KUALA LUMPUR: Coach Datuk Misbun Sidek is lying sick in bed but Lee Chong Wei will keep his mind on the job to prepare well for the defence of the Malaysian Open men’s singles title at the Putra Stadium in Bukit Jalil next week.
Misbun was re-admitted to the Tawakkal Hospital here for lung infection on Monday and can only expect to be discharged in a few days more when he regains his strength.
Misbun has been ill since returning home from pilgrimage on Dec 19. He was admitted to hospital on the same night and went home the following day. But he was unable to be with Chong Wei for the Super Series Masters Finals in Kota Kinabalu.
“It’s unfortunate that Misbun is not able to help me prepare for the Malaysian Open. But that is not a big problem even if he is unable to be with me for the tournament as I still have the other coaches (Rashid Sidek and Tey Seu Bok) to help guide me,” said Chong Wei.
“Misbun was also not around when I was gearing up and playing in the Masters Finals. And things turned out all right.”
The 27-year-old world number one visited Misbun in hospital after training on Tuesday together with his girlfriend and fellow national team shuttler, Wong Mew Choo.
“He does not have to worry about me. He has told me before to handle myself well and I have gone through this situation,” said Chong Wei, who treats Misbun like a father to him.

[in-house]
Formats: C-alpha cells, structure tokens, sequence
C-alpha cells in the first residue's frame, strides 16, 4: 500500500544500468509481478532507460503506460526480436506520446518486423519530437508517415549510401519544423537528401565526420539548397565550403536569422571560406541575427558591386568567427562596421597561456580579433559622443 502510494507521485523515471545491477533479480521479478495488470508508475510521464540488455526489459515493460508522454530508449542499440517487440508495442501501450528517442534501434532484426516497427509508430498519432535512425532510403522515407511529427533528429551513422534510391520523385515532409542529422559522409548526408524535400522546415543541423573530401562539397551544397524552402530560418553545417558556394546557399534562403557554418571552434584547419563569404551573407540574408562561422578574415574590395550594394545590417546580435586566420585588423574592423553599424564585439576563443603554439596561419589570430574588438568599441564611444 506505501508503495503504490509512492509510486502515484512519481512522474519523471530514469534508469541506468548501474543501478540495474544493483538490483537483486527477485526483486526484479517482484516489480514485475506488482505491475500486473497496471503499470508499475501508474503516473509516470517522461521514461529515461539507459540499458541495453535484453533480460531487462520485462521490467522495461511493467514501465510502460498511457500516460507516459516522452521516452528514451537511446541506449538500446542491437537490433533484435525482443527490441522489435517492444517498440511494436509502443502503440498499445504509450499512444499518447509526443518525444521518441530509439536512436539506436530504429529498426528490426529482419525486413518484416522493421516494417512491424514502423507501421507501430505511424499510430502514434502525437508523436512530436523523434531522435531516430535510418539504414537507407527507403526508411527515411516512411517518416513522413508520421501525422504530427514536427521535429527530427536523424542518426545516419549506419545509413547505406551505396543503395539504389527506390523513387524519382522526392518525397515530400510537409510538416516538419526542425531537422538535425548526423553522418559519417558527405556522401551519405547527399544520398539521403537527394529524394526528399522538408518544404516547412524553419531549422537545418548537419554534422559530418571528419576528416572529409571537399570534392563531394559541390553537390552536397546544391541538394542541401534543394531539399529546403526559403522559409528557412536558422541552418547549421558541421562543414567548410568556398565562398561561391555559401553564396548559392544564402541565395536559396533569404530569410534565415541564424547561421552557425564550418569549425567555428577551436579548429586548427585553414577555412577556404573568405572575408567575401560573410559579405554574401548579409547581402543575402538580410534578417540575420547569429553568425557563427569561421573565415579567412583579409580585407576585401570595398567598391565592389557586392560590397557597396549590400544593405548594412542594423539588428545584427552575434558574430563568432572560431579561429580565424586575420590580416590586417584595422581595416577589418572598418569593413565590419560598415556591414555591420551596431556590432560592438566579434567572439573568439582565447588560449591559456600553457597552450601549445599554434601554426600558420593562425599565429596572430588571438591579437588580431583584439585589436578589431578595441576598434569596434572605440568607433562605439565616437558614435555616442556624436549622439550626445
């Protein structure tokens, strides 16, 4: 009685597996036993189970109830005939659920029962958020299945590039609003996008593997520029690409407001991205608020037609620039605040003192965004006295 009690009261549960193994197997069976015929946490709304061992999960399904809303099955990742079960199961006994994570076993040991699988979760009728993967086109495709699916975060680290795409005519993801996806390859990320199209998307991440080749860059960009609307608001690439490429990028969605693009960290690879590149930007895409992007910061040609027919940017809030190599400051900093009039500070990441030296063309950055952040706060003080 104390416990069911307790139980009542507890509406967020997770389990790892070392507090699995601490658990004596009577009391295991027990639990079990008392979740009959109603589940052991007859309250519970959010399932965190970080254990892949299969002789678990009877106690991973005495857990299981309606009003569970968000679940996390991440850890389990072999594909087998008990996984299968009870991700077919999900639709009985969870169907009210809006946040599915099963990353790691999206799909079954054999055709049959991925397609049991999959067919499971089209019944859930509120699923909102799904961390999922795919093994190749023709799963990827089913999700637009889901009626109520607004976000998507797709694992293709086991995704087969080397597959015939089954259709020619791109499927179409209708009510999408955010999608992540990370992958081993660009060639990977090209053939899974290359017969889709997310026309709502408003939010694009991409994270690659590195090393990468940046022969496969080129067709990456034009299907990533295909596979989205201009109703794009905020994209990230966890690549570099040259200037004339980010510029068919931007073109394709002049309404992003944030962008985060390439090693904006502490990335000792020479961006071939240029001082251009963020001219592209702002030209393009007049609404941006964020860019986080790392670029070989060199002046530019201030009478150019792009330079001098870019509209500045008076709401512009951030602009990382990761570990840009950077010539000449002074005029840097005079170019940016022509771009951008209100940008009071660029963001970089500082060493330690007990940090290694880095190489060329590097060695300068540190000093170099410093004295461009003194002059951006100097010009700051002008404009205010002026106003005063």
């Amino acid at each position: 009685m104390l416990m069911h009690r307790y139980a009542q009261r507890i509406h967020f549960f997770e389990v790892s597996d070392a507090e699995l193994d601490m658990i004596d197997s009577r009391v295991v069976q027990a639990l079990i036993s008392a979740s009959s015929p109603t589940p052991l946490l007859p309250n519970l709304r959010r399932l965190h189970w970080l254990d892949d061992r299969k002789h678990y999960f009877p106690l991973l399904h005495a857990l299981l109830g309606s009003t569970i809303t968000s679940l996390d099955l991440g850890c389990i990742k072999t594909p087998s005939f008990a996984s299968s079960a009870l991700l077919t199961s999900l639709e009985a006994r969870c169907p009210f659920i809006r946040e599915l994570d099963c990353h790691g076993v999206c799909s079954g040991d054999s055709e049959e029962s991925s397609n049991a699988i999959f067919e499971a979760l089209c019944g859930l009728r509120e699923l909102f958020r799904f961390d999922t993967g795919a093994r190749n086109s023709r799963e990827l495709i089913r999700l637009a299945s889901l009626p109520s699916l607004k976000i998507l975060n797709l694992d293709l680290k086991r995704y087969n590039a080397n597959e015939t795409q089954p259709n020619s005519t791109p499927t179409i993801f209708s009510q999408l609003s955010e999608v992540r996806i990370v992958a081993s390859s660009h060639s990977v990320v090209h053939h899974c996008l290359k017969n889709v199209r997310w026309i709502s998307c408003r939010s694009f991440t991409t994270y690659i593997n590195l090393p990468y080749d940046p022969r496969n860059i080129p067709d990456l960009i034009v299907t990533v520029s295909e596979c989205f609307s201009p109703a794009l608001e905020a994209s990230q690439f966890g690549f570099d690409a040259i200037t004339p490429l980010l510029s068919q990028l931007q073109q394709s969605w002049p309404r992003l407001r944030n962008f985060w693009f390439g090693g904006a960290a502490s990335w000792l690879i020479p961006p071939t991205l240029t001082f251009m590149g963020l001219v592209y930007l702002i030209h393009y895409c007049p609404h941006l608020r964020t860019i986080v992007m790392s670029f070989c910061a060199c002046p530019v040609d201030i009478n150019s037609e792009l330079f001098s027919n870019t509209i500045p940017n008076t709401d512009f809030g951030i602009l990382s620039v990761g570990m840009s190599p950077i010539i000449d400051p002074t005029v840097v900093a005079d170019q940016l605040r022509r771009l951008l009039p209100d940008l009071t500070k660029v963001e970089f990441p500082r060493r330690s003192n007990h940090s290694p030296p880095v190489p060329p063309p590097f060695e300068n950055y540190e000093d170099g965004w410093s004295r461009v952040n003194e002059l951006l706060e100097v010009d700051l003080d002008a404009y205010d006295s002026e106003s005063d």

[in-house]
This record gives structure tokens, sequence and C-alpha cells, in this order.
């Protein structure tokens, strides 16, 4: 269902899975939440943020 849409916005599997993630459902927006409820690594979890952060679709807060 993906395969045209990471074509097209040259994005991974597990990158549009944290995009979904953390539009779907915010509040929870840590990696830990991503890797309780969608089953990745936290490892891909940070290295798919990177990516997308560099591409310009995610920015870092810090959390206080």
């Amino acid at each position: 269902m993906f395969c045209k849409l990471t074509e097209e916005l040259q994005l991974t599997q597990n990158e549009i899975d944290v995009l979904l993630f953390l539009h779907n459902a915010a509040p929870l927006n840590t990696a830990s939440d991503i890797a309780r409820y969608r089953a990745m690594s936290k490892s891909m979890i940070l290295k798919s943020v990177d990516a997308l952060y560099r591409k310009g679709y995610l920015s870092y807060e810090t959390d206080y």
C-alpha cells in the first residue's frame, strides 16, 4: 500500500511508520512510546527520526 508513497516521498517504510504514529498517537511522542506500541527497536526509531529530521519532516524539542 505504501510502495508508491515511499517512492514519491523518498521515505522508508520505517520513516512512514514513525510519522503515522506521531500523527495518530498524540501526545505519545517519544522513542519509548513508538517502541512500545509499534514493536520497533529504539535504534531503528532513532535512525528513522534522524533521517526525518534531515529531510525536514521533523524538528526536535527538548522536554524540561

“I hope he recovers quickly. He also has to take care of his wife (Datin Latifah Sidek), who is also not well and is undergoing dialysis treatment for her kidneys at the same hospital. His wife needs him more than me.”
Chong Wei felt that a good way to make his coach happy is to do well in the Malaysian Open as he did in winning the Master Finals two weeks ago.
He will start as the top seed for the first time in the home Open, which begins on Jan 6. And in the absence of the top Chinese shuttlers, Chong Wei’s chances of winning back-to-back titles for the first time in his career have brightened.
He will start the defence of the title against Indonesian Andre Kurniawan Tedjono and barring a major upset, Vietnam’s Tien Minh Nguyen will be his likely second-round opponent. In his quarter are Indonesian Simon Santoso and Japanese Sho Sasaki.
The semi-final could see a repeat of the Masters final against Dane Peter-Gade Christensen.
The other half of the draw has second seed Sony Dwi Kuncoro and his Indonesian compatriot and former Olympic champion Taufik Hidayat.
“I hope to live up to expectations but it will not be an easy task. I am expecting every match to be tough as everyone are by now familiar with how I play,” said Chong Wei.
For the record, it will be Chong Wei’s fifth Malaysian Open title if he succeeds next Sunday. The Malayan or Malaysian with the most number of wins to his name in the men’s singles was the late Wong Peng Soon, who emerged as the champion eight times between 1940-1953.